Language of the Masses

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The Tiger at Bay

In Syrian author Zakriya Tamir’s short story, “Tigers on the Tenth Day”, the reader is presented with a storyline all too familiar to readers of Arabic literature of the last half-century and followers of Middle Eastern politics of the last half-century: that of subjugation and dehumanization under harsh autocratic rule. The tiger, separated from his native wild forest, is gradually brought to heel under the commands of the harsh and sinister tamer, who utilizes tools of denial and oppression to force the tiger’s obedience. In the end, the tiger becomes a present-day citizen and the cage around him takes the form of a modern city.

Part of the tamer’s distinctive style involves his use of high-register khitab speech for his official proclamations on the state of the tiger. He stands outside the tiger’s cage, holding court with a group of students in oppression. Highly formal Arabic, as compared to the more relaxed style in most modern writing and the colloquial of the street, is a sound to behold. The difference is hard to represent in English – the effect would be something like putting a 17th Century Puritan preacher’s Sunday sermon side-by-side with a Tom Clancy novel (or the realistic dialects of Mark Twain’s works, to capture the full khitab to colloquial gap). The tiger claims he cannot even understand this archaic speech. Take this proclamation from the tamer to his students, rendered as best I can:

“O you citizens… previously have we made clear, on numerous occasions, our stance on all crucial matters, and this clear, resolute stance shall not be changed whatever the machinations of enemy powers, and in faith we shall prevail.”

Compare this to former President Hosni Mubarak’s speech on February 2nd, in the midst of the revolution that would eventually topple his 30-year autocratic rule.

Hosni Mubarak during his Feb. 2 Speech

“The nation remains. Visitors come and go but ancient Egypt will remain eternal, and its banner and safekeeping will pass from one generation to the next. It is up to us to ensure this in pride and dignity.”

Once one adds in the formal pronunciation in Arabic, this speech becomes something far abstracted from anything the average Egyptian would encounter on the streets of Cairo. Certainly, there is a time and a place for formal speech, but Mubarak’s main communications during the revolution were highly formal statements from behind a podium. Just as the tamer’s high register in Zakriya’s story spoke not to the tiger, but to his attending students in subjugation, this speech is not geared to the average Egyptian so much as it is aimed at reassuring foreign governments, both in the Arab world and abroad, that this storm, too, shall pass.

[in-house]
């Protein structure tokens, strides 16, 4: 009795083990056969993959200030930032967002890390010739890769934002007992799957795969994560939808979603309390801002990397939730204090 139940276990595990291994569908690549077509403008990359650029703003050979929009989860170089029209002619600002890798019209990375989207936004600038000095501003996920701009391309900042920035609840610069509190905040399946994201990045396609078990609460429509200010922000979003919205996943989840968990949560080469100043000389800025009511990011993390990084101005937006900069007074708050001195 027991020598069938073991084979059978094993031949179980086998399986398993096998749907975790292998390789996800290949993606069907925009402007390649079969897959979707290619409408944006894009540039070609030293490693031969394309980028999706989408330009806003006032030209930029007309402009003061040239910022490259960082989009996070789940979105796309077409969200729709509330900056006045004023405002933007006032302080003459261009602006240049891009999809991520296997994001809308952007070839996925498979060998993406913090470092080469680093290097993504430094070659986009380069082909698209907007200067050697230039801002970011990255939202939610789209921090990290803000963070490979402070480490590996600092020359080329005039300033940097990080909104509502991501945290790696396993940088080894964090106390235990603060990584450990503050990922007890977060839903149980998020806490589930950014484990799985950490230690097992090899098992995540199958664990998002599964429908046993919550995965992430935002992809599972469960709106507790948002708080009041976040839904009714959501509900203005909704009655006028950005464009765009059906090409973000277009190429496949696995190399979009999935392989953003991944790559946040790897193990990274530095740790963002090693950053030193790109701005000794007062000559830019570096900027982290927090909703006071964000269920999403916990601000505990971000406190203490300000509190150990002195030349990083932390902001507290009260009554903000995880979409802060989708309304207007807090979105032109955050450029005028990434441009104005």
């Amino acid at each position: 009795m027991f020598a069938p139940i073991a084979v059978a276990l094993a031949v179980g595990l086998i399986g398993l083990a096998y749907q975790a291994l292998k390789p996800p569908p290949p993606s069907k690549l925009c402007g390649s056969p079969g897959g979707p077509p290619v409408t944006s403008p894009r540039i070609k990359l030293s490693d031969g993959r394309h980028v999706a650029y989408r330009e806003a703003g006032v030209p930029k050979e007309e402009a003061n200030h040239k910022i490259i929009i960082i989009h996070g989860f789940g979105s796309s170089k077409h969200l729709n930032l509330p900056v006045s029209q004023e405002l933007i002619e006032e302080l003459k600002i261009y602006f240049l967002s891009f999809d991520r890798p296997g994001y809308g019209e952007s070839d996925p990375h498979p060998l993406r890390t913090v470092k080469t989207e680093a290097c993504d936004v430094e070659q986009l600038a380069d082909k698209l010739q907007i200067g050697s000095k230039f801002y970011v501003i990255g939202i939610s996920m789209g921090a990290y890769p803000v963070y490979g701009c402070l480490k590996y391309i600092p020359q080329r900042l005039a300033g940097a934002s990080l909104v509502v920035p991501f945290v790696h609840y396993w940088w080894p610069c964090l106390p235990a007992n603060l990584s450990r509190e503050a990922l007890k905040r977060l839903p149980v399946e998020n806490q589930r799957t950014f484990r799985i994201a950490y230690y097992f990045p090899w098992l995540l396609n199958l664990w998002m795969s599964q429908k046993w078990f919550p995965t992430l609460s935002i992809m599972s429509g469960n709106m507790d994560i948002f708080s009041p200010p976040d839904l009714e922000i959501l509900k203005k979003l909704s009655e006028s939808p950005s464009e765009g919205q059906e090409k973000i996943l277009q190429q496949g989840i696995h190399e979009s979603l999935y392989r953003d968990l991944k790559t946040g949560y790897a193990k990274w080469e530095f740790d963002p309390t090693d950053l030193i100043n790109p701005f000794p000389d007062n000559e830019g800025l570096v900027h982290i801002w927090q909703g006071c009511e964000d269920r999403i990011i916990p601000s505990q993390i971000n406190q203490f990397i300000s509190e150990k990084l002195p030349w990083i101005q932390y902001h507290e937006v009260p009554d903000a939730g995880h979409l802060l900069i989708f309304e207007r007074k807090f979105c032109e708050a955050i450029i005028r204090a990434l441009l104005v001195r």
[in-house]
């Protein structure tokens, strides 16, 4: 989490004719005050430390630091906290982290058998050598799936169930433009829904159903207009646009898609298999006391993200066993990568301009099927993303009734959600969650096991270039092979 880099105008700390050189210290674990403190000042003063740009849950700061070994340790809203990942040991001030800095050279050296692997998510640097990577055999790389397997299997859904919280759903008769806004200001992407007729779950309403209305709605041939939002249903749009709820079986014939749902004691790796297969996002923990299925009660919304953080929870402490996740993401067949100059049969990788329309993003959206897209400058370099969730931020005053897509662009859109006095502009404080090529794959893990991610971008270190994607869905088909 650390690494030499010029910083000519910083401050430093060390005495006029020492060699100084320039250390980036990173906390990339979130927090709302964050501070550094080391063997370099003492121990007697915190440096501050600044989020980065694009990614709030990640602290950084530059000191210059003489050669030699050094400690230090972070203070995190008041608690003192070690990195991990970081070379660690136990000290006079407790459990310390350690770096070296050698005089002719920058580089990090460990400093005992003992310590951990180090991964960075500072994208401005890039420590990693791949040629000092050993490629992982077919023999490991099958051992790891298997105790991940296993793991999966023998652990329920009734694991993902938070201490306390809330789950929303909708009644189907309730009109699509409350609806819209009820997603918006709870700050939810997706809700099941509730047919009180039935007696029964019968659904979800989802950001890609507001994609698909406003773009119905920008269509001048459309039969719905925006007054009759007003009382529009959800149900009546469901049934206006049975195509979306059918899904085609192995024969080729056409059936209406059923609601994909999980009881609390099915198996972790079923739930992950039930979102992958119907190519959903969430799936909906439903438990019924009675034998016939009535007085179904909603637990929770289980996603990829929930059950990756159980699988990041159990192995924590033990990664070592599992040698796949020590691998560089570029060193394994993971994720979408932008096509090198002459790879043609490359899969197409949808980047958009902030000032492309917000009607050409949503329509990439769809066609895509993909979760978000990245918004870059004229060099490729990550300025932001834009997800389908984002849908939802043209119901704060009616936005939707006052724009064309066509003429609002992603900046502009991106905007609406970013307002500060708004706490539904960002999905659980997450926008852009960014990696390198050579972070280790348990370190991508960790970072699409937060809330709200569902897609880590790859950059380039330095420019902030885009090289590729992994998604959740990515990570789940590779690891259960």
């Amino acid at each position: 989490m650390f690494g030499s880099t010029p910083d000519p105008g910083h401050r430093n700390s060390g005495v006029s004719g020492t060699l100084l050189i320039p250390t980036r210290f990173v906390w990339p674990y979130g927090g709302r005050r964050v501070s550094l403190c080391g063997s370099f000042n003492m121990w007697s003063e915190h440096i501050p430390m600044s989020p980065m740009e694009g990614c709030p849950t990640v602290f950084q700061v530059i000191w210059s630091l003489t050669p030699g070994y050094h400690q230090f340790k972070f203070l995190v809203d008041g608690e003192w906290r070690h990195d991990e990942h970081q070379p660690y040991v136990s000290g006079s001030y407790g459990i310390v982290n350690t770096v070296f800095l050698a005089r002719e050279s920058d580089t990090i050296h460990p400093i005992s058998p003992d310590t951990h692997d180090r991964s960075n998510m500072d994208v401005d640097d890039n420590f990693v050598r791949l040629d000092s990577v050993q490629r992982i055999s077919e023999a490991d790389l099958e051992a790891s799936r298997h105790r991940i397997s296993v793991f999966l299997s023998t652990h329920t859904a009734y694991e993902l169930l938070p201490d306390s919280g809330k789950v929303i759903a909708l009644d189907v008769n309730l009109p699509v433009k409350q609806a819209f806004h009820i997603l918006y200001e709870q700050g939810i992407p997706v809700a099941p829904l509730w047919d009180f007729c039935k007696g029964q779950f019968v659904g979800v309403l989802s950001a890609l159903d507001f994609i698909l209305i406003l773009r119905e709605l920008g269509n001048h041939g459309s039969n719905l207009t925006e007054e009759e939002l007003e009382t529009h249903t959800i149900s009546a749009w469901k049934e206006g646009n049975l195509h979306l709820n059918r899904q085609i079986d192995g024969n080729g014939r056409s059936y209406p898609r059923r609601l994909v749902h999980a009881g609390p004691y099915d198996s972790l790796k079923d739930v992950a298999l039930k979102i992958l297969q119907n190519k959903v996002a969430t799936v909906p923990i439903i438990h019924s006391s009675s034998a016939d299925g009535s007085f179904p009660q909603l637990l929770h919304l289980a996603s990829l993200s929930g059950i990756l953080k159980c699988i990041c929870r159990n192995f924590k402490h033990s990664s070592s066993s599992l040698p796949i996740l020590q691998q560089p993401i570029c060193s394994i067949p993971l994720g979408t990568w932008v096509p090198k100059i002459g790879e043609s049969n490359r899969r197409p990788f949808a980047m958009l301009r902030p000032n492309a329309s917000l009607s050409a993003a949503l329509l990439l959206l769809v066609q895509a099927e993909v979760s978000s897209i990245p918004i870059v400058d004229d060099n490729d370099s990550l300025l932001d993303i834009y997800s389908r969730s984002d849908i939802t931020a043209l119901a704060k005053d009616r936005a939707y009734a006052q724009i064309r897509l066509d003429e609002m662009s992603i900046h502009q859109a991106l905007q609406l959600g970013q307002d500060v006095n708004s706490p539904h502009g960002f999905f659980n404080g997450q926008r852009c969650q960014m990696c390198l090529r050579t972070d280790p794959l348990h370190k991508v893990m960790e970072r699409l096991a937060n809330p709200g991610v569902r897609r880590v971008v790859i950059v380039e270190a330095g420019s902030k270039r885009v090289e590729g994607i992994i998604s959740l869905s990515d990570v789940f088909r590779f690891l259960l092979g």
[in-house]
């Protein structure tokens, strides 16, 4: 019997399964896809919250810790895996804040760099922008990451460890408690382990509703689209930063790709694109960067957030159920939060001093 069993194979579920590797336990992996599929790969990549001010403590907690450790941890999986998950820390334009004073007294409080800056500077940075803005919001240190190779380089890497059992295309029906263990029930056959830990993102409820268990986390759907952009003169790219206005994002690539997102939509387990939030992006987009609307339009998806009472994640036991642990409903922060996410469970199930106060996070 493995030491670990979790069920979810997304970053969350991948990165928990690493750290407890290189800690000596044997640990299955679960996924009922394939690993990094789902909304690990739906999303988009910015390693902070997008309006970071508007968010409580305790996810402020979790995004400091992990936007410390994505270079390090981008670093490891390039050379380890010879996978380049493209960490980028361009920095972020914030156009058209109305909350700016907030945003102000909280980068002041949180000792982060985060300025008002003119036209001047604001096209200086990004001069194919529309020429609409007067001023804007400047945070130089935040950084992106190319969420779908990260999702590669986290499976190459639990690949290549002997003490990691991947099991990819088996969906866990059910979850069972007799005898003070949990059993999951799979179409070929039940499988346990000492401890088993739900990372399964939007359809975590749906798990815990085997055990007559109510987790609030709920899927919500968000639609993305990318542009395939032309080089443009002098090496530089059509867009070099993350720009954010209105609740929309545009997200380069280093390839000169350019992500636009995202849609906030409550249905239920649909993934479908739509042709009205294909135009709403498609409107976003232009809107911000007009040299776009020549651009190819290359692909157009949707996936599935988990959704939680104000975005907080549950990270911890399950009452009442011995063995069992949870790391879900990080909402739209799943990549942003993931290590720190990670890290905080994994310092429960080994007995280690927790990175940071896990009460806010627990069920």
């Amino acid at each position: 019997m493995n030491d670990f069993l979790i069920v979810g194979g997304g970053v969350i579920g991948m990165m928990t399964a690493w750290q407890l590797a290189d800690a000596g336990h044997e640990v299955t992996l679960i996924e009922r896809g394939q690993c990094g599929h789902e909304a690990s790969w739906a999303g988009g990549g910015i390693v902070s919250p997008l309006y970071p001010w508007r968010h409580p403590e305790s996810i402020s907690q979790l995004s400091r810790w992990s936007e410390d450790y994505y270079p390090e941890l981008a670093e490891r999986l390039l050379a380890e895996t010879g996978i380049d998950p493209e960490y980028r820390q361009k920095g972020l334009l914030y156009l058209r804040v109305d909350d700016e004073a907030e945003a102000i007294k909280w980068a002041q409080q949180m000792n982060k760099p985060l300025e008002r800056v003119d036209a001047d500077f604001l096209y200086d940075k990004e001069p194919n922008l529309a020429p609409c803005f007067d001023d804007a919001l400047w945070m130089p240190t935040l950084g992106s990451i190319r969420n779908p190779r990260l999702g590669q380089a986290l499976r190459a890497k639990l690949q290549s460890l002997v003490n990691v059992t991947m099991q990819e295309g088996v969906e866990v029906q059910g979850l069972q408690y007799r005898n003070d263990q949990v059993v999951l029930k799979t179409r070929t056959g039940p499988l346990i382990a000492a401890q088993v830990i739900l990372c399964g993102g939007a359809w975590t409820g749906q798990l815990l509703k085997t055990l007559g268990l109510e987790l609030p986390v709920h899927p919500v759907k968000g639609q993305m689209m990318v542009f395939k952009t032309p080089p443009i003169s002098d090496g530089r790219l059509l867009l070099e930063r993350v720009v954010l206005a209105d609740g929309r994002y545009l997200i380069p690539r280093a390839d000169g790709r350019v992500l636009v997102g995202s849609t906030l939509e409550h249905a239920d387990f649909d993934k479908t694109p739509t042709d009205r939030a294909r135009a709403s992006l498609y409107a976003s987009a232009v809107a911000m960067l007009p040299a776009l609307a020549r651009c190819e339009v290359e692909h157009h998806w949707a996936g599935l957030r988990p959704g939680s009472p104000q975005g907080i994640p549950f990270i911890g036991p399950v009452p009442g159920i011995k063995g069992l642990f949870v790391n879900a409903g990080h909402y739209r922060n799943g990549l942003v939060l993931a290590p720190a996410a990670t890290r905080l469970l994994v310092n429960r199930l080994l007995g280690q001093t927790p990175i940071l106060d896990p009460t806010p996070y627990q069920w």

While the people of Egypt could certainly understand Mubarak’s speech, he clearly was not talking to the people; rather, throughout the turmoil he continued to talk at them. Mubarak remains outside the cage, pronouncing at large while ignoring the tiger’s attempts to break out. In the end, many Egyptians realized the emptiness of Mubarak’s words as well, culminating in his final decision to cede power on February 11th. The tiger was free.

PM Essam at Tahrir Square

In light of the above, it was heartening to read of and listen to Essam Sharaf, the new Egyptian PM, address the crowds massed at Tahrir Square here on Al-Jazeera. He spoke beside a prominent member of the Muslim Brotherhood, signifying the new openness of government by coming out to address the people firsthand in the streets. He spoke fully in colloquial, engaging the people in a way that Mubarak’s distant proclamations could never do. He spoke in the midst of a crowd of thousands, trusting the crowds in a way that Mubarak could not even dream of. It was a statement of accountability to the people, and the start of a better relationship between the government and the governed. This will be all the more necessary in the days ahead as the Egyptian government faces the challenges of transitioning to a stable, democratic rule even as it faces challenges and protests from all corners of the political arena, from feminist groups to Salafi Islamists.

It will be a relationship worth watching. The tiger has broken free of the cage. Now we watch to see where it goes.

Written by Andrew Lieber, a Brown University student who studied at the Middlebury C.V. Starr School Abroad in Alexandria, Egypt.


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